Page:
Developmental scientists typically study the behavior of children through the lens of adult experience. But APS Fellow Linda B. Smith has taken a new approach to this line of inquiry by trying to see the world through children’s own eyes.
Smith, an Indiana University Bloomington (IU) psychological scientist renowned for her studies on the development of language and object recognition in infants and young children, was a keynote speaker at the 2017 International Convention of Psychological Science in Vienna. Her speech, “How Infants Break Into Language,” focused on the intersection of object identification and linguistic learning in children between the ages of 3 weeks and 24 months.
Smith has steadily pursued new ways of examining the infant brain and body, especially as they relate to learning both language acquisition and object cognition. Her current line of research explores the role of environment in young children’s growth processes, with special focus on pivotal developmental time periods and the mechanisms of change that play crucial roles during those periods.
“We do not yet have a theory or a computational understanding of the implications of the ordered sequence of experiences that babies create for themselves,” Smith said, noting that babies have simultaneously evolving developmental systems. “What the brain does determines what the body does, and what the body does changes the environment … these changes that we make in the world come back to the brain through the body.”
Smith has made it a priority to analyze the dynamics of the interactions between a child’s brain, body, and surrounding environment. These interactions, she says, can have tremendous effects on how kids learn to speak and to identify specific items in their fields of view, thereby shedding light on the developmental pathways of both linguistic development and object learning. To achieve this goal, she has conducted several studies examining babies wearing head cameras. The Home-View Project, an initiative developed with support from the National Science Foundation, thus far has gathered data from 75 children ranging in age from 3 weeks to 24 months, with 4 to 6 hours of head-camera video recordings for each child.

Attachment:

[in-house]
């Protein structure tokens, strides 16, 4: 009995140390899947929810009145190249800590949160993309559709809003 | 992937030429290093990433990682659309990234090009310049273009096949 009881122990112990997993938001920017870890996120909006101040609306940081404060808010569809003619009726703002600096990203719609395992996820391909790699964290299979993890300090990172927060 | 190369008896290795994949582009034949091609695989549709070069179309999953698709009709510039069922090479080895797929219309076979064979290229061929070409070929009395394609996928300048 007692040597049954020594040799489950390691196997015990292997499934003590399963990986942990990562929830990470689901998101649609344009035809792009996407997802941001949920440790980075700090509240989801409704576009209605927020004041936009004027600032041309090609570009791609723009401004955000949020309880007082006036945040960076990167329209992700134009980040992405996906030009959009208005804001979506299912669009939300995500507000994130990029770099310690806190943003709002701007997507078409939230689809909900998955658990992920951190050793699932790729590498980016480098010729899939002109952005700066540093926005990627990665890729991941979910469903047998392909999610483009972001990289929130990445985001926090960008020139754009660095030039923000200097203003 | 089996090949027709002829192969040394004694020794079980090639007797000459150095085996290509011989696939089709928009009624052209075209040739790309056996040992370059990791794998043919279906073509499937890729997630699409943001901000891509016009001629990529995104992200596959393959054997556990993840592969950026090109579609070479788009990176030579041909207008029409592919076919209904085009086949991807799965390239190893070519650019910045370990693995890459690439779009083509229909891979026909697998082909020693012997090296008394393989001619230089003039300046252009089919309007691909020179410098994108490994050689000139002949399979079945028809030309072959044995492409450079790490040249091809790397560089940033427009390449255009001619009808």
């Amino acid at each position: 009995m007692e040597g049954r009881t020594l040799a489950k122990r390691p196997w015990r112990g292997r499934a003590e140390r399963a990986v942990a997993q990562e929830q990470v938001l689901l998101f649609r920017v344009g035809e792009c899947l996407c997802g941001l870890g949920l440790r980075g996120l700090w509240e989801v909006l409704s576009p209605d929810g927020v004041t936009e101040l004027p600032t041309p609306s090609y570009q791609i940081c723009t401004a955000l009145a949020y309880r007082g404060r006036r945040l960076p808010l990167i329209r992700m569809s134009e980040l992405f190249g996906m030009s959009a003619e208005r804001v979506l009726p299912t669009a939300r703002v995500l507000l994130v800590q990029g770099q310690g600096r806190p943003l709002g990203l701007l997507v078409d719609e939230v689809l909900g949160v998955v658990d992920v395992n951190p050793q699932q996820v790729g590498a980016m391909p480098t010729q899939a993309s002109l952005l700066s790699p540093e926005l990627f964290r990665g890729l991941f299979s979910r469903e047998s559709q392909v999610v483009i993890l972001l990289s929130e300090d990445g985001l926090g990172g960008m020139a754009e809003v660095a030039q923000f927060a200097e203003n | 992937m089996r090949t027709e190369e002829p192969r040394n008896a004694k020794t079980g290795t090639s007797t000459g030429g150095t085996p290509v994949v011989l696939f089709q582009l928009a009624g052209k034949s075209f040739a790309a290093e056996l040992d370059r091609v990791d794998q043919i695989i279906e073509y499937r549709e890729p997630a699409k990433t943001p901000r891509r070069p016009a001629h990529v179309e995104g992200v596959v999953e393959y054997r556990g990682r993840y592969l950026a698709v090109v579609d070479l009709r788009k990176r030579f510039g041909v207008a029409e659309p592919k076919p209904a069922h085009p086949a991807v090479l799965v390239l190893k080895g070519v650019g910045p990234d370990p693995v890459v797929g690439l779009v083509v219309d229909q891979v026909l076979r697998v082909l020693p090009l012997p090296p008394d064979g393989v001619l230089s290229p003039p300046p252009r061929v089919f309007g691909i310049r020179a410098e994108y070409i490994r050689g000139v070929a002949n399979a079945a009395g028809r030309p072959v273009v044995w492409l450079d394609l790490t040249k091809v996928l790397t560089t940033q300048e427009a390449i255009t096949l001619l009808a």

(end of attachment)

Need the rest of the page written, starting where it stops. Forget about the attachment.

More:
The Eyes Have It
A general rule of thumb when studying sensorimotor systems, Smith said, is that “when you have people moving in the world — be they babies or be they adults — they tend to view the world with heads and eyes aligned.” That is, when we see something we truly want to focus on (rather than just glance at), we turn our entire head in the direction of the object; this movement, Smith explained, takes approximately 500 ms. However, children at different ages go about this process in different ways. Three-week-old infants can see only what is held in front of them and therefore focus their gaze directly ahead, while 1-year-old toddlers are “driving new kinds of flow and optic information, and when that movement starts … that actually is driving very important changes in the visual system.”
A baby’s increased ability to move its head (and subsequently its entire body) results in a correspondingly increased visual field, Smith noted. Data from head cameras attached to infants showed that they viewed faces 15 minutes out of every hour — an extremely high proportion of the time they were awake. They also saw those faces at close ranges of approximately 2 ft., likely because parents were leaning in quite closely to look at their children at that age.
One-year-old children, however, saw faces only 6 minutes per hour and also viewed them from farther away, instead focusing more of their attention on hands and objects.
“It’s faces that decline with age, not people in view,” she explained. “When a 2-year-old is looking at somebody’s body in the natural viewing, it’s unlikely to be a face, but when a 3-month-old has a body in the view, it’s likely to be a face.”